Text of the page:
Kentucky is dealing with a statewide outbreak of Hepatitis-A, which can lead to a potentially deadly liver infection. It's most often transmitted through fecal matter coming in contact with a person's mouth.
Dr. Jeffrey Howard is Acting Commissioner of the Kentucky Department for Public Health. He says Kentucky averages 20 cases of Hepatitis-A a year, but the state has seen more than 600 cases since the outbreak started in the fall of 2017.
"There's currently research going on at the Centers for Disease Control as to why the disease is spreading to a greater degree now than it has in the past," he says, "and hopefully we'll have some answers in the near future."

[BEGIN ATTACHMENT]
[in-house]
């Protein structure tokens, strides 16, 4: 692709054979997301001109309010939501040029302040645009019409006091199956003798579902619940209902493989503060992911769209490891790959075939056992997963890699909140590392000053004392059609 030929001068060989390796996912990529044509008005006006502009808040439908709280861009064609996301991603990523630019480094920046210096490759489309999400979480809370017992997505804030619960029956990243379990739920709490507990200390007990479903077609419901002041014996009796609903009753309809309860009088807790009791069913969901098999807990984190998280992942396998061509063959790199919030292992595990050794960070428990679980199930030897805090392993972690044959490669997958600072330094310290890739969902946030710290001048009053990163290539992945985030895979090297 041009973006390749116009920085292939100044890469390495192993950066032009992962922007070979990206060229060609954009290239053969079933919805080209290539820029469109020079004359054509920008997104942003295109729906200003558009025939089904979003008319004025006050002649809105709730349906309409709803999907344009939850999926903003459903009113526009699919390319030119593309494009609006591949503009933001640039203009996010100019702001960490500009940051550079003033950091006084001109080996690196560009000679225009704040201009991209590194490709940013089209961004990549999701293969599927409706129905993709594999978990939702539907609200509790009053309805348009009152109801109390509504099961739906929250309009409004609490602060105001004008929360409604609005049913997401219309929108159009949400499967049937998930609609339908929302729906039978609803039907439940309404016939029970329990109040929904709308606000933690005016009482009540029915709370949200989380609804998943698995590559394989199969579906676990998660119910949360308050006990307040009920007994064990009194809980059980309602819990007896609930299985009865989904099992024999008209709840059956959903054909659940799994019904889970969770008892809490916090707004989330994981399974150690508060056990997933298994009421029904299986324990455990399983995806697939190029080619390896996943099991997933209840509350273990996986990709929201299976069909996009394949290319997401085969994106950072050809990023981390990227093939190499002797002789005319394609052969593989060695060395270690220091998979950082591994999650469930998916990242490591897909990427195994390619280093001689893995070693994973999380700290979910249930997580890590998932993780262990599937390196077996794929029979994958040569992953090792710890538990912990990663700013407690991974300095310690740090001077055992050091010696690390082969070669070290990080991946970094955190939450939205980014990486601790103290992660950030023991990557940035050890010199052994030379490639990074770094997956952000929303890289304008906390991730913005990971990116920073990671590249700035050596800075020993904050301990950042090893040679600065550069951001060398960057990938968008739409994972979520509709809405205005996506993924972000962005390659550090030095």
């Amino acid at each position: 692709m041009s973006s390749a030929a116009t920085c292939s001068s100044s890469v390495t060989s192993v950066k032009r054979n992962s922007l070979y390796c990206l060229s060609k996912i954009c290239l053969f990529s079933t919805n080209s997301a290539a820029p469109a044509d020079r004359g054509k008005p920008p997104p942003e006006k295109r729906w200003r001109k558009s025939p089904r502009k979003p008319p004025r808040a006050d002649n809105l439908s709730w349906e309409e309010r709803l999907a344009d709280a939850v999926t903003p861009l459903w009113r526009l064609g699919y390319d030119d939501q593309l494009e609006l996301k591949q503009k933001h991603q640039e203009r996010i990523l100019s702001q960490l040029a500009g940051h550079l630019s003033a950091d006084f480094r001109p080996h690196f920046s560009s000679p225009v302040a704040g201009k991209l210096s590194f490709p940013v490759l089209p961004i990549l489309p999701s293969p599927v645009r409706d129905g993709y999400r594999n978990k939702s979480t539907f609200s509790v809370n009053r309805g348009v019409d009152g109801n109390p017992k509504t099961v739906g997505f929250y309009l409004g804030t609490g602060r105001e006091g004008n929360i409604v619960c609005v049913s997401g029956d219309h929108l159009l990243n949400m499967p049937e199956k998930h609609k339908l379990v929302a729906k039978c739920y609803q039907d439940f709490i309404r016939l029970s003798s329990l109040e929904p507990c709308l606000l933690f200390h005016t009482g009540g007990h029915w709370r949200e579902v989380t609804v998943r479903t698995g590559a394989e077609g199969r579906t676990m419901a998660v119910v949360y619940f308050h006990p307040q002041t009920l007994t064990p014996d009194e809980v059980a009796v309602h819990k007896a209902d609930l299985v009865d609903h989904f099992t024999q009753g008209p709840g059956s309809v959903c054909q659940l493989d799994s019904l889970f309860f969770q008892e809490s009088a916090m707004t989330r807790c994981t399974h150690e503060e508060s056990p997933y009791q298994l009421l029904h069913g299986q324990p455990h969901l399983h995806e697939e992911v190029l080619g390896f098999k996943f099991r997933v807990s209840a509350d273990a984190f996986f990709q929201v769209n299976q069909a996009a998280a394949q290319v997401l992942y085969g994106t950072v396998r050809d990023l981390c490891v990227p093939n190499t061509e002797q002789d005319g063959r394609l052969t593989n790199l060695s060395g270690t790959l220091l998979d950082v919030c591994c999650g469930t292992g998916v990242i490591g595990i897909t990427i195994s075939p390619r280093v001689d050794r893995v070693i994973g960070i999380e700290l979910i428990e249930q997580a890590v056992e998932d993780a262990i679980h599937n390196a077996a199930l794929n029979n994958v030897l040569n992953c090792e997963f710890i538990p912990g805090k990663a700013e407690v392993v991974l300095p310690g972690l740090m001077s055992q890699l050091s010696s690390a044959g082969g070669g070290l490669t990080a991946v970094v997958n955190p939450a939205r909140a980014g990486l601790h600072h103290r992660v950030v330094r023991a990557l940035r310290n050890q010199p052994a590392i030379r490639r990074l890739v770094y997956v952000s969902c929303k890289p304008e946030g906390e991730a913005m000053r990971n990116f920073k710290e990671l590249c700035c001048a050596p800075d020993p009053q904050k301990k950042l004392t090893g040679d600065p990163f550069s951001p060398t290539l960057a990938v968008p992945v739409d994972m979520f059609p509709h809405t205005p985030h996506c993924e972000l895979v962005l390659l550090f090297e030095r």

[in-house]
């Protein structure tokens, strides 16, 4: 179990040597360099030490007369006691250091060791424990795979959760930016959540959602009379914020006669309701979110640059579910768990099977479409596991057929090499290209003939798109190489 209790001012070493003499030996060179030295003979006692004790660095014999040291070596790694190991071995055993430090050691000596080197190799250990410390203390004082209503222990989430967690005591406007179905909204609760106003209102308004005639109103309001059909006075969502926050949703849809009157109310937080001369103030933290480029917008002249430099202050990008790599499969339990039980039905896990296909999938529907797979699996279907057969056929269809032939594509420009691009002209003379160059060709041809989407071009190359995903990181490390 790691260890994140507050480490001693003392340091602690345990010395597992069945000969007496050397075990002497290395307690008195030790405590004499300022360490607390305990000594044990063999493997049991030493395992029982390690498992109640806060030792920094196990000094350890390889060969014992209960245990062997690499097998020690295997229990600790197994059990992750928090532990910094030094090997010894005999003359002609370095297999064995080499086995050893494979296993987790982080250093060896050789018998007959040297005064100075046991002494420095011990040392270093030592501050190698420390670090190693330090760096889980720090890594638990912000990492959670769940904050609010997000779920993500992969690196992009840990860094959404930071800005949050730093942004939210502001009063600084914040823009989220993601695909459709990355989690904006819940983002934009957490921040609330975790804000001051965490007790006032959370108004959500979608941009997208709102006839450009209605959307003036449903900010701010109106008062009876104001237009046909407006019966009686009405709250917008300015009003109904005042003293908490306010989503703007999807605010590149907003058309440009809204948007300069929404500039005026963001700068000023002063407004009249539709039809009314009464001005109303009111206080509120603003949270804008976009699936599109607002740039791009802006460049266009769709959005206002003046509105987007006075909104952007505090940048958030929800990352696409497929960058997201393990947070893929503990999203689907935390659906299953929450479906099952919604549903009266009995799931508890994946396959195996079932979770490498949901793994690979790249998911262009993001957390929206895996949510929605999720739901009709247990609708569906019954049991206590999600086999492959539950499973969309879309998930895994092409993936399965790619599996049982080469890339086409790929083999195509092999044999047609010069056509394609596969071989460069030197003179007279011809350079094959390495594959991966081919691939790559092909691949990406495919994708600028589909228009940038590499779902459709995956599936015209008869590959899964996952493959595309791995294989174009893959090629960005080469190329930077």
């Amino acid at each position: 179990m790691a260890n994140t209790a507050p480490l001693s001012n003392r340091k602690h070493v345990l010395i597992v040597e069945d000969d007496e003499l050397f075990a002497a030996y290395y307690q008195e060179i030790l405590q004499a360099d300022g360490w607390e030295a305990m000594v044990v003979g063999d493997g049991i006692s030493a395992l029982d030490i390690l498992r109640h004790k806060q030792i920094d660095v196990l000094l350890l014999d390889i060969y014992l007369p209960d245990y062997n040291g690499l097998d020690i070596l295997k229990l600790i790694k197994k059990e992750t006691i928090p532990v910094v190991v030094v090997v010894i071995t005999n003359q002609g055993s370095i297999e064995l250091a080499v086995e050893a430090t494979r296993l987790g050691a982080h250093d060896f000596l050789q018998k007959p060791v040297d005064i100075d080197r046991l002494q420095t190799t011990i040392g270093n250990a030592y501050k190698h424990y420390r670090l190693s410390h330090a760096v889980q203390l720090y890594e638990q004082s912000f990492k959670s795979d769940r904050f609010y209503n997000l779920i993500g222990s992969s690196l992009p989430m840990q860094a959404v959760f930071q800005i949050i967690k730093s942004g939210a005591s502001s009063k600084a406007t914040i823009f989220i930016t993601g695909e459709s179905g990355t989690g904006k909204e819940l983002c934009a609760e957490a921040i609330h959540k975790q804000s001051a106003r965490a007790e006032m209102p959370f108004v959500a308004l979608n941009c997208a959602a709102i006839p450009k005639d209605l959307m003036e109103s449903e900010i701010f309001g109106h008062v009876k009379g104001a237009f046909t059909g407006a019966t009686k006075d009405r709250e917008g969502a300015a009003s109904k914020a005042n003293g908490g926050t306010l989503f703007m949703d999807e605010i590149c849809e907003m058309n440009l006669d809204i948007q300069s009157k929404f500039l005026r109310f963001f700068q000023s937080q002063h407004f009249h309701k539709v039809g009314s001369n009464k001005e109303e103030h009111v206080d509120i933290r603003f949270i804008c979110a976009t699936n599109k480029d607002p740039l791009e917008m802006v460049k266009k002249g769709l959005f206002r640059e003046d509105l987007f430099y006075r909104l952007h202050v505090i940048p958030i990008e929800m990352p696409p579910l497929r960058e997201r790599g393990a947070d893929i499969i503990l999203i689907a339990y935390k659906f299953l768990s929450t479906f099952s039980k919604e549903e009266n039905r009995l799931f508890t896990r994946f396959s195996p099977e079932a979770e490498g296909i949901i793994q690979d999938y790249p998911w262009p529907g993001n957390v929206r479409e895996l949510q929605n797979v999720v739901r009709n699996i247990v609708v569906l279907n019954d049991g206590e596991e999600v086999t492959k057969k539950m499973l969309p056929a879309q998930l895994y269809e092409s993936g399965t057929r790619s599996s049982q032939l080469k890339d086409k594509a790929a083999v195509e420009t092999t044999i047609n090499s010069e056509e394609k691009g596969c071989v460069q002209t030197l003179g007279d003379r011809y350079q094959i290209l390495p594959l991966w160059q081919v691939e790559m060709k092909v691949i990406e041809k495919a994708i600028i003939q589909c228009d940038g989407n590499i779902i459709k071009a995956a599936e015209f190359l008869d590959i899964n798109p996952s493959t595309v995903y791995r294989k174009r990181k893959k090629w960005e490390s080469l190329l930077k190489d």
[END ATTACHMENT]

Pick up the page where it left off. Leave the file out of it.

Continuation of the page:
Other states are coping with similar outbreaks. Hepatitis-A can be prevented with a vaccine. Starting in July, all Kentucky students in kindergarten through 12th grade must have the vaccine to attend school.
Health departments in 10 hardest-hit counties are receiving funding from the state Department for Public Health to cover the cost of 1,000 doses of the vaccine. Symptoms of Hep-A include weakness, abdominal pain, jaundice, and dark urine.